Life is nasty, brutish, and short—or maybe not, but that was the part of my photocopied Sosc reading last year that the professor triple-underlined. He was a disciple of some strange kind of geometry, and each class he felt compelled to spend the time scribbling stray nouns on the chalkboard, frantically encasing them in shapes, and then drawing jagged lines, arrows, squiggles, and dots between, around, and through them. At the end of each class, it looked as though Pablo Picasso had risen from the dead to orally direct an interpretive sketching of Hegel’s complete works to a blind man who had only a vague grasp of Spanish. So a triple underline really meant something.
I knew each time that somewhere, deep in that social-scientist jungle of theories and syllogisms and words like “effervescence,” lay alternately the meaning of life and the right answer to the midterm essay prompt. That box connects to that circle via this triangle, which at some point was crossed off by the arrow to the parallelogram, which itself was engulfed in what was definitely a hieroglyph-filled trapezoid: Q.E.D! Or was that the square over there? And what did the double squiggle through the oval mean? And…was that word written upside-down? Strewn across the chalkboard was a 15-dimensional diagram of what it all means—really, truly means—and I didn’t have a clue how to make sense of it.
But “nasty, brutish, and short”—that was something I could understand. The Chicago winter makes two of those things thoroughly comprehensible; the other at least makes sense in terms of what the time between all our semester-school friends finishing finals last Friday and the end of our own finals four weeks from now is not. It’s the kind of judgment of humanity that leaves you scrambling for lifetime benchmarks to cut things into discernible pieces, to determine once and for all what marked the really important along the way: the hospital visits, the bouquets, the non-refundable deposits. The bagpipes.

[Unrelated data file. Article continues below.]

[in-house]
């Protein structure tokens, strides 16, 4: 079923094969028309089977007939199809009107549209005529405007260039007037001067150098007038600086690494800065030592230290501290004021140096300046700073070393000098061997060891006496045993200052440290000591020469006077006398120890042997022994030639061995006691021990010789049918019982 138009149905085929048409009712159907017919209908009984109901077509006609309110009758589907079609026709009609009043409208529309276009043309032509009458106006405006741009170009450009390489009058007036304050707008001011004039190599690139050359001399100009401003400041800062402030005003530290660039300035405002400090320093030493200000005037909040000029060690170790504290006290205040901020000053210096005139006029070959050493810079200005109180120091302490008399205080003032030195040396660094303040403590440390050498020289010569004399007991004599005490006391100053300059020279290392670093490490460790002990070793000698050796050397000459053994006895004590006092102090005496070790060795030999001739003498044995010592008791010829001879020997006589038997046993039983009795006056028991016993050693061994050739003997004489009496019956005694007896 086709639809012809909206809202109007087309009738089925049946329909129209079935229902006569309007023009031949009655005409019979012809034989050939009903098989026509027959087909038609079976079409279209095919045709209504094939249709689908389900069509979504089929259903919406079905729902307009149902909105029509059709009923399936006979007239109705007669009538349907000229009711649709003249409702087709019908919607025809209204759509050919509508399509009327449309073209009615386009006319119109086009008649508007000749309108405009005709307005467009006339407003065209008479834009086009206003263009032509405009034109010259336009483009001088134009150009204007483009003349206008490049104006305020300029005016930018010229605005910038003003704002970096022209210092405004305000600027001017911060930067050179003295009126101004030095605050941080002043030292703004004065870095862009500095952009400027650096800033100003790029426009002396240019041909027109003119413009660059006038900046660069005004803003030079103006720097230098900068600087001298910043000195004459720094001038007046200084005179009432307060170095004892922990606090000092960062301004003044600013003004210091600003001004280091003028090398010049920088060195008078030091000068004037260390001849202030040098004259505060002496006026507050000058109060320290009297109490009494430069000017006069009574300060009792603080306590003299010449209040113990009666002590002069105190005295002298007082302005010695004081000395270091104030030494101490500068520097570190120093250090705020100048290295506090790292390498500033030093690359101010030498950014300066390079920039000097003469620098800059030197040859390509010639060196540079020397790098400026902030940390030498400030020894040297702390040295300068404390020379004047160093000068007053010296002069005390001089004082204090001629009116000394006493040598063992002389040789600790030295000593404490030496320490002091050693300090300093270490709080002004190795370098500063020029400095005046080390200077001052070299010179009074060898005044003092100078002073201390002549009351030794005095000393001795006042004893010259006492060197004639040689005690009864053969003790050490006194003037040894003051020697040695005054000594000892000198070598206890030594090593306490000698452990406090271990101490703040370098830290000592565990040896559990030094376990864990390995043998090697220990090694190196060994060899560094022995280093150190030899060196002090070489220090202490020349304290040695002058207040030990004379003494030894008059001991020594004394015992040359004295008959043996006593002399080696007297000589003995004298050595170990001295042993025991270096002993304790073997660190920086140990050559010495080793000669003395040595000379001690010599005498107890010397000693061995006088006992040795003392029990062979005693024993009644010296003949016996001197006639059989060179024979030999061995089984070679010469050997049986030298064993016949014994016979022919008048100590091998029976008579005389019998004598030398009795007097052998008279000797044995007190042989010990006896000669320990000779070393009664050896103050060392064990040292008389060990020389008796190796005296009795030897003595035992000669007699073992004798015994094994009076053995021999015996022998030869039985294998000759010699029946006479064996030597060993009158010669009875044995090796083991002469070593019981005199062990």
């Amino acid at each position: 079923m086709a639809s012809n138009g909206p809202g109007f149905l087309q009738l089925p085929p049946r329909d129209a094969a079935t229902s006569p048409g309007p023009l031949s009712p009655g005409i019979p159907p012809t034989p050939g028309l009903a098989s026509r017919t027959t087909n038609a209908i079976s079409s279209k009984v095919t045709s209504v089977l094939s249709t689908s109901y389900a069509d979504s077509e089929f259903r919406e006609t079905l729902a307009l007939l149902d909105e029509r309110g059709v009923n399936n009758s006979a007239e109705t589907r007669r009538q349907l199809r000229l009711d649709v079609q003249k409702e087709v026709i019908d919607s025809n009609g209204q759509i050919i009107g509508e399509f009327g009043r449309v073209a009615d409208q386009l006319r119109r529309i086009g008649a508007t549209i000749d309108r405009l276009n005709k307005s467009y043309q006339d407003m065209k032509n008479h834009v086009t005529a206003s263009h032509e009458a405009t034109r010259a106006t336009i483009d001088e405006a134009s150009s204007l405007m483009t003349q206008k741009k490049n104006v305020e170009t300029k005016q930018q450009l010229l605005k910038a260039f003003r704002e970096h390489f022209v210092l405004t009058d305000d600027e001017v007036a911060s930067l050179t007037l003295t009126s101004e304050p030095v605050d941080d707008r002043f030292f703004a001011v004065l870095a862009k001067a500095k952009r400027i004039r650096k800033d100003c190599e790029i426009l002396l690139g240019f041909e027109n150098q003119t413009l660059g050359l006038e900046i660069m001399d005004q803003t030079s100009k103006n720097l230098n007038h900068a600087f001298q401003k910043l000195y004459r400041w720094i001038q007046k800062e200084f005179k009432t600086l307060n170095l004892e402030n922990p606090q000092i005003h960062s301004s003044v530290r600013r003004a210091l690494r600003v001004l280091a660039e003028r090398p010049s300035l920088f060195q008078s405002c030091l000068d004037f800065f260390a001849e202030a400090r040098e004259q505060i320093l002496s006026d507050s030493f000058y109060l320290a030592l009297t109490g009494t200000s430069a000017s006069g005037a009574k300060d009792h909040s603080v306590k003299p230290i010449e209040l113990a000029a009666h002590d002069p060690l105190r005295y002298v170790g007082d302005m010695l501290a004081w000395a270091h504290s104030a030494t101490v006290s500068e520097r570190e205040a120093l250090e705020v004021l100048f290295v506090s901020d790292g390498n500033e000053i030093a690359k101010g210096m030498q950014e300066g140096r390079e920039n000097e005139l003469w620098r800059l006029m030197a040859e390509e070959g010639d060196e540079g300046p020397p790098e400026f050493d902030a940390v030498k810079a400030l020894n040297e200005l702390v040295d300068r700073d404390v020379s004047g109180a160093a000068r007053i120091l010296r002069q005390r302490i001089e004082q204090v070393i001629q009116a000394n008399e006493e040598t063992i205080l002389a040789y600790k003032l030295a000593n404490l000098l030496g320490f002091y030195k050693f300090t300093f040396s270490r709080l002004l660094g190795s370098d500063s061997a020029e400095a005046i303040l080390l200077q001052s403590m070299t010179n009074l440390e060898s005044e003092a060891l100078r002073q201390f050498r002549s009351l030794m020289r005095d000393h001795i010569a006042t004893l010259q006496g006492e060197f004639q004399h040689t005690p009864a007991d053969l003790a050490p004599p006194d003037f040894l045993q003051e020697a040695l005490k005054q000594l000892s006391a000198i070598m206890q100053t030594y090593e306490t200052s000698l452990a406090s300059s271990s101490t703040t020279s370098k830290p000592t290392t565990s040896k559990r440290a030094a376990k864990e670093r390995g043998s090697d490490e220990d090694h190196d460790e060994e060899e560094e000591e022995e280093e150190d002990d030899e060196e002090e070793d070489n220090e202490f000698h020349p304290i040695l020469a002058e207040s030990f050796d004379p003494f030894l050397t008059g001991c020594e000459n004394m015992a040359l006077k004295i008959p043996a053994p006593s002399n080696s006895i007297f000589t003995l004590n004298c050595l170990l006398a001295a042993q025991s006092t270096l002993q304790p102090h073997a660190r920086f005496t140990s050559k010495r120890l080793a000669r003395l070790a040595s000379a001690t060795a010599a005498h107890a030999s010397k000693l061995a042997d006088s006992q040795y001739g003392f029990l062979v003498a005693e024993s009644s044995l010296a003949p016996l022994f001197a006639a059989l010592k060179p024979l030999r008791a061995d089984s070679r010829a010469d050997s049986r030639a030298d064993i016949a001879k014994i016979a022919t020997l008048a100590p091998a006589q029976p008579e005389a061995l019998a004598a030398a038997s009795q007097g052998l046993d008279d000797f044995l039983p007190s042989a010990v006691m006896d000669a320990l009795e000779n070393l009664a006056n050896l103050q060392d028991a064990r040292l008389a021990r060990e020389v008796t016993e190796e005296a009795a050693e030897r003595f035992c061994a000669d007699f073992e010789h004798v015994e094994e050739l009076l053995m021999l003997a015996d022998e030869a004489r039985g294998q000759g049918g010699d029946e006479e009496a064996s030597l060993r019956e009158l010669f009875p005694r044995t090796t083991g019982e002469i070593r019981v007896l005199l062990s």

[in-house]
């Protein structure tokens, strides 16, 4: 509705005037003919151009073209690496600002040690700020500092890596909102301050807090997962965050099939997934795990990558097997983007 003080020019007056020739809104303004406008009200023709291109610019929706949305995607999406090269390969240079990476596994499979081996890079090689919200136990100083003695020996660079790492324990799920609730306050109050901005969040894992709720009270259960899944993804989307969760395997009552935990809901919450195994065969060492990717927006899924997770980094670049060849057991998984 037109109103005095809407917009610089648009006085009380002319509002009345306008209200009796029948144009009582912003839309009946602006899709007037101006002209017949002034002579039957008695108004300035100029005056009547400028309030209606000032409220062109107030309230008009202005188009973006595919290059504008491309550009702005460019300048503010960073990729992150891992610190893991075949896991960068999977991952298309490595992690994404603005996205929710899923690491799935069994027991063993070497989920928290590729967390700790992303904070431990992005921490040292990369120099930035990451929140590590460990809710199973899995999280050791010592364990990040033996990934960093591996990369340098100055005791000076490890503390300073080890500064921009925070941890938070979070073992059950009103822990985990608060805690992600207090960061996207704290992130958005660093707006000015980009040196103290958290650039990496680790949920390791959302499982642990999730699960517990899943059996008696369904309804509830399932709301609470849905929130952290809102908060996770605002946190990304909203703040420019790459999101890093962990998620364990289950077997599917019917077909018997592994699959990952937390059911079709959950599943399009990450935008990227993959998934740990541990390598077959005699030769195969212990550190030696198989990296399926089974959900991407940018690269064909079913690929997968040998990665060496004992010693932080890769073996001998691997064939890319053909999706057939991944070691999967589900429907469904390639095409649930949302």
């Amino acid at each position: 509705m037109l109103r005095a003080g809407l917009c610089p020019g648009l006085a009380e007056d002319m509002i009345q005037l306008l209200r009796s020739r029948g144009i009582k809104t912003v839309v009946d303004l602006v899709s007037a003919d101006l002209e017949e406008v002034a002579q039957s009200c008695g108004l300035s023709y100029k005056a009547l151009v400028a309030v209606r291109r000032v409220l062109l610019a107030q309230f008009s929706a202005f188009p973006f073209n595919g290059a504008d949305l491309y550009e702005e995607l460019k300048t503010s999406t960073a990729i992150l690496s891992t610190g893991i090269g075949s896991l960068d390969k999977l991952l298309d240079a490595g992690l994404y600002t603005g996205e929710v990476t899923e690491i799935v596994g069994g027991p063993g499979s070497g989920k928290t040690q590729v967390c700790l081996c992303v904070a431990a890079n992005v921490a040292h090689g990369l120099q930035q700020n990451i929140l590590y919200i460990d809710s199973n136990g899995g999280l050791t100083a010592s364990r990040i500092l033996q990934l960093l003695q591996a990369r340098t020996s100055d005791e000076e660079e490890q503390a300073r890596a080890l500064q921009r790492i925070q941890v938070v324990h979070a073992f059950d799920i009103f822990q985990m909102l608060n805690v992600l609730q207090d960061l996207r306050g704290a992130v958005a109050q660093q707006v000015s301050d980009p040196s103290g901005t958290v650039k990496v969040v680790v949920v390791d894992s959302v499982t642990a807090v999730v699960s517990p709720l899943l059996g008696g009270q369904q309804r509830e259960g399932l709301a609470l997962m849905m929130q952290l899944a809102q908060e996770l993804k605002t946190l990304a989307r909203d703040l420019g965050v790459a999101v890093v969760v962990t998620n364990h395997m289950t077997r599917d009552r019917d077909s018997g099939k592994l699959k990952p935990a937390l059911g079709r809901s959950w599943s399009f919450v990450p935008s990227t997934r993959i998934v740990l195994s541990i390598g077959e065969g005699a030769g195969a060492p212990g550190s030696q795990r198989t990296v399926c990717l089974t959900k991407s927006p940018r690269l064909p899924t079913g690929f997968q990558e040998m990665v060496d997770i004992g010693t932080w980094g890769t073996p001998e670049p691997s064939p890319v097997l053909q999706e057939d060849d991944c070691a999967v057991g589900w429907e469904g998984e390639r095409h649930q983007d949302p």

I’ve got to confess something now: Someday, there will be bagpipes at my funeral. It’s not because I particularly like them or because it’s the only apparent Highland heritage that has trickled down to me other than freckles and a last name with two capitals. A lot of my family has at some point been a part of a pipe band, and every couple of years we drive to the Scottish Highland Games to listen to bagpipes and watch grown men hurl logs across fields. It’s a rinse-and-repeat thing—I’m not sure I love bagpipes, but they’re always there, forever resurfacing amongst a sea of kilts and haggis to mark the passing of a summer or bachelorhood. They’ve become a sort of bookend.
And it’s not just for me. spring convocation is coming up, and, as always, the University will serenade the graduates with a bagpipe march. It’s a nod to the fact that less than four years ago, the same group of students was shuffling along behind a similar pipe band on the first day of O-Week. It’s a tradition, but in truth, it’s only a gesture to a gesture: It is a tradition because the University made it a tradition, and the mirror image of the second march only reflects the ceremony-minded forethought of administrators.
But it’s good, I think, to know some things for certain. Life might be nasty, brutish, and short, but I know two things about my funeral: I will be dead, and there will be bagpipes. And the University makes sure we all know something about our college educations: They will begin and end with bagpipes. The chalkboard diagram of life is a confusing one, but one thing at least is guaranteed—the word “bagpipes” is triple-underlined.
Claire McNear is a second-year in the College majoring in political science. She is a Viewpoints Editor.